If you’re a restaurant, even in a quick-service category, it’s hard to imagine a transactional cause marketing campaign you could launch more easily or quickly than a dessert promotion. When a customer buys a slice of cake, pie, a dish of ice cream, or some other dessert you make a donation to your cause partner.
In most cases you wouldn’t want to promote a salad or a main course. At a sit-down restaurant most customers come into your establishment to order an entrée and in many cases you probably give them a salad with the meal. So you don’t need to promote entrees.
But with an appetizer, drink or dessert promotion you could quite possibly raise the average ticket price by several dollars.
Drinks have very high margins, of course, and consequently they have often been featured in cause marketing promotions. But most of the cause marketing around mixed drinks that I’ve seen involve a custom flavor that somehow befits the cause.
There’s nothing wrong with that, of course. It just requires the lead time to figure out what that special drink is and to stock up on the necessary inventory.
Drinks could, however, be a bad mix for certain causes.
Desserts are potentially more universal than drinks since even youngsters and teetotalers (like moi) could order one. And while there’s a handful of causes you probably couldn’t partner with… anti-obesity causes come to mind…I reckon there’s more safe ground with dessert than drink promotions.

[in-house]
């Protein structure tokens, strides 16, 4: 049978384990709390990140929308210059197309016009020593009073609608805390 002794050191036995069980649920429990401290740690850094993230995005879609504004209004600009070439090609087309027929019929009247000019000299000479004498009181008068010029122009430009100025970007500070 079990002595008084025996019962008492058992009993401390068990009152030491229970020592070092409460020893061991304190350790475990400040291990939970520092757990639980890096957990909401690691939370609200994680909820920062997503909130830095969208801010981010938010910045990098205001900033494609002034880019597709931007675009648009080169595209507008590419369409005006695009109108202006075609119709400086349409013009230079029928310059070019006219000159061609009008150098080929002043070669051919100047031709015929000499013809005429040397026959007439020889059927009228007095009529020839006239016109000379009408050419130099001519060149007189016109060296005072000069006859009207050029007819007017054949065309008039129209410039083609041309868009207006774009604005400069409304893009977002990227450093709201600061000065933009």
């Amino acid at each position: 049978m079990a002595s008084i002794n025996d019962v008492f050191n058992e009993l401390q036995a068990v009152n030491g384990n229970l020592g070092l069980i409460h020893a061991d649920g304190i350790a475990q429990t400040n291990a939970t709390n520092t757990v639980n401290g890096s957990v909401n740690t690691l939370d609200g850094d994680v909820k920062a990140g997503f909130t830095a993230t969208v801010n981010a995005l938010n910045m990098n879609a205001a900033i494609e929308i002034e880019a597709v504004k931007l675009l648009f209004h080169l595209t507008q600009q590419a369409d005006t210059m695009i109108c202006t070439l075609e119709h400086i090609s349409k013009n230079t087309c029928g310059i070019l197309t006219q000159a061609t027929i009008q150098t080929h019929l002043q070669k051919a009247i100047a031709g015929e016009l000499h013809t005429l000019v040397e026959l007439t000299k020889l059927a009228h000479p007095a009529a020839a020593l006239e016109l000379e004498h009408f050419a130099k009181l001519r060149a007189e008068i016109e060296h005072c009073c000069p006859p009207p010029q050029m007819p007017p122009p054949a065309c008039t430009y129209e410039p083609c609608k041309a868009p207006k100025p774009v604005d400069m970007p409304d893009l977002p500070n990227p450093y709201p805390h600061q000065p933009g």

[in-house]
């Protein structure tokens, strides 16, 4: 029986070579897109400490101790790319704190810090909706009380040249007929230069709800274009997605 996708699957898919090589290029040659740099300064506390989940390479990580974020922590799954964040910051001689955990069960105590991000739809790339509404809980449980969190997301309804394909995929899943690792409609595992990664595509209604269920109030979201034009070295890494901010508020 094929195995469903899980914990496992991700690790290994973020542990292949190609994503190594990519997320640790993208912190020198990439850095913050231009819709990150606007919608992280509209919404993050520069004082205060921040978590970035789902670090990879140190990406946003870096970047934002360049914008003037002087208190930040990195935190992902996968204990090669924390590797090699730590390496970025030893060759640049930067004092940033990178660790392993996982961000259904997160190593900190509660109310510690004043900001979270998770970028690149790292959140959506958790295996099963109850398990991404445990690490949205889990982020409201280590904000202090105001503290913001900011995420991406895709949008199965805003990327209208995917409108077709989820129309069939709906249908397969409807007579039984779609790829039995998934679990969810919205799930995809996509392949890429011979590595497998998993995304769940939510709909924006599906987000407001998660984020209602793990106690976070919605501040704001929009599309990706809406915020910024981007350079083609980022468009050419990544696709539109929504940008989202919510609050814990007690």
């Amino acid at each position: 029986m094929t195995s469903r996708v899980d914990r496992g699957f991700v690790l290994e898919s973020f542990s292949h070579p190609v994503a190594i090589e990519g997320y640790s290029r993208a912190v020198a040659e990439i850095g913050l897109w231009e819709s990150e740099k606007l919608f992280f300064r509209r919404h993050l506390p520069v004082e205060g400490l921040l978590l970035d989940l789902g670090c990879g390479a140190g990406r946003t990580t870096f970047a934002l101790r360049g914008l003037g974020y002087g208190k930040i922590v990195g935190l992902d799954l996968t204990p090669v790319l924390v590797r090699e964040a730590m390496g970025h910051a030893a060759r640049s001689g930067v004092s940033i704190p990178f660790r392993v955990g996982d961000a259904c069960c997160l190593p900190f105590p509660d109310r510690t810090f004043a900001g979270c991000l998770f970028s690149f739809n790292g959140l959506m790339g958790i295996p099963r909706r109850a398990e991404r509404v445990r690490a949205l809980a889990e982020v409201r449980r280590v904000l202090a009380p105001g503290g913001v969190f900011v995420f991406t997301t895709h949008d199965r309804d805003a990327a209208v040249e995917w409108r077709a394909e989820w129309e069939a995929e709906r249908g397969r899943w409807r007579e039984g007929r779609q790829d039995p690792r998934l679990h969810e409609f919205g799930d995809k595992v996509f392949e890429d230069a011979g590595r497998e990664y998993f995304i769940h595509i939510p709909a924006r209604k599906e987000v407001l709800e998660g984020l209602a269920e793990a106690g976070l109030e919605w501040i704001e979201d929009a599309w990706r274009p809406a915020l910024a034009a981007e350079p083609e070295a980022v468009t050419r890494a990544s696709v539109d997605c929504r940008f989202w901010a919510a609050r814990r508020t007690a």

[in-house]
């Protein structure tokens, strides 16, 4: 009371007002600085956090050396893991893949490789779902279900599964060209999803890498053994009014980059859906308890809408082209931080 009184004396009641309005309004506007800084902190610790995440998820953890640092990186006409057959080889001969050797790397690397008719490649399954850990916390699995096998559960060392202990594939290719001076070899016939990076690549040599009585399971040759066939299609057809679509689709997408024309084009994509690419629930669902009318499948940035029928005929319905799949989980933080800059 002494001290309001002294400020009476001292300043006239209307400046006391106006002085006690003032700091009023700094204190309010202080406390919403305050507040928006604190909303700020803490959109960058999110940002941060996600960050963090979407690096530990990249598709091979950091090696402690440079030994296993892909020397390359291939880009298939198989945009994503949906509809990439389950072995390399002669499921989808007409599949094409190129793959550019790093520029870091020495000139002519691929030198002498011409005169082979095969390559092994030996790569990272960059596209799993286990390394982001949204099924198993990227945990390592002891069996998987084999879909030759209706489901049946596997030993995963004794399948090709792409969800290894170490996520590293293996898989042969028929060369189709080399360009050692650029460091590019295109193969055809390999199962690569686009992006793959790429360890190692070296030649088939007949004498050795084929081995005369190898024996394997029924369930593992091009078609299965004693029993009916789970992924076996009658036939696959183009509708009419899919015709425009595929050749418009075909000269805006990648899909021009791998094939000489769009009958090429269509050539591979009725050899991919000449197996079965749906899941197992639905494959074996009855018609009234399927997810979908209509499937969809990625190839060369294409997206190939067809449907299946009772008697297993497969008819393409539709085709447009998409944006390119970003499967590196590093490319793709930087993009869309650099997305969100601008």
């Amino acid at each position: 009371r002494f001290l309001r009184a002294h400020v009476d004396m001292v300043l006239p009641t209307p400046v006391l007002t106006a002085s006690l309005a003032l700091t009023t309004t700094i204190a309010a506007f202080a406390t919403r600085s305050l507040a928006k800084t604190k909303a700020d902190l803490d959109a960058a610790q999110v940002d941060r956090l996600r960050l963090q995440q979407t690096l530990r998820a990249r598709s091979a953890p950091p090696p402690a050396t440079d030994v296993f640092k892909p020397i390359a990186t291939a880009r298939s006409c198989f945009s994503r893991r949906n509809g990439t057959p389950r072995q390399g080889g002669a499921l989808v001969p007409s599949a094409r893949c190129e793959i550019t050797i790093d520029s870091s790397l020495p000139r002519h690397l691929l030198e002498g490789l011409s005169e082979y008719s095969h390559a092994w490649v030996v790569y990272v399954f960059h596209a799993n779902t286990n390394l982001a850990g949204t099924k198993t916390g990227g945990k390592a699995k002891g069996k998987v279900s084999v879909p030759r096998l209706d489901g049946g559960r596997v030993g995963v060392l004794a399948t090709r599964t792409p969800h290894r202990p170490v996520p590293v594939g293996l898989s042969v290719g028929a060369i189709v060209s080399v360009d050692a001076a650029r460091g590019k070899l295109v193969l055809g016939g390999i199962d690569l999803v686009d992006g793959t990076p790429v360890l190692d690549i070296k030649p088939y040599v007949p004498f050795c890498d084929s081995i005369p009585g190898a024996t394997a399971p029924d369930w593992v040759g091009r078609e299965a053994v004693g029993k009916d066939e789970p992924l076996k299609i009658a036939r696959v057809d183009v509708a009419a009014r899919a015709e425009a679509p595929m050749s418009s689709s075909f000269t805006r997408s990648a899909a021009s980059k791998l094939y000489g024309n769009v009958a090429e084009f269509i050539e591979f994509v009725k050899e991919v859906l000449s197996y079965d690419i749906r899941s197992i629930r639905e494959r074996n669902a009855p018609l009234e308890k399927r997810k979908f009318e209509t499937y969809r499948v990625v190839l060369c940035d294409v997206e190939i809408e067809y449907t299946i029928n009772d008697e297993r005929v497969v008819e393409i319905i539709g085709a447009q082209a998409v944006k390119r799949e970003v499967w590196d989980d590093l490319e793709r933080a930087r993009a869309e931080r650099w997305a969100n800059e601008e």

For many of the same reasons appetizers can be a good choice for cause marketing, too.
The above ad is for a special pie benefiting Susan G. Komen for the Cure from Village Inn, a national chain in the United States.
Through October 31, 2011 when you buy a whole Berry Pink Pie, $1 will go to Susan G. Komen for the Cure. The maximum donation is unstated, but the minimum is $25,000.
Village Inn has created a custom pie for the Komen promotion, but you don’t necessarily need to follow suite. You could probably something from your regular dessert menu.
Likewise, Village Inn is promoting the sales of whole pies here. But depending on your margins, chances are you could do just fine donating $1 out of $4-$7 dollar single plate of dessert.
The key in such a promotion is… well… the promotion. How are you going to tell customers and prospective customers about it?
Telling customers is easy. Brief your service staff on the promotion. You make even offer some kind of incentive for them to push the promoted dessert item. You could put it in the menu, on table tents, on internal posters, etc.
Village Inn is activating the promotion externally with this FSI (Free-Standing Insert). If you already advertise, you should add a picture of the item and a few sentences of description about the cause and the promotion. If you don’t advertise, you should certainly send out some press releases, post it to your website/Facebook (and other social media), Tweet out the daily results, maybe even do some kind of thematically appropriate publicity stunt.
Honestly, this is the closest thing to a turn-key cause marketing promotion as I can think of for a restaurant.
Labels: Facebook, Free-Standing Insert, FSI, Susan G. Komen for the Cure, Transactional Cause Marketing, Twitter, Village Inn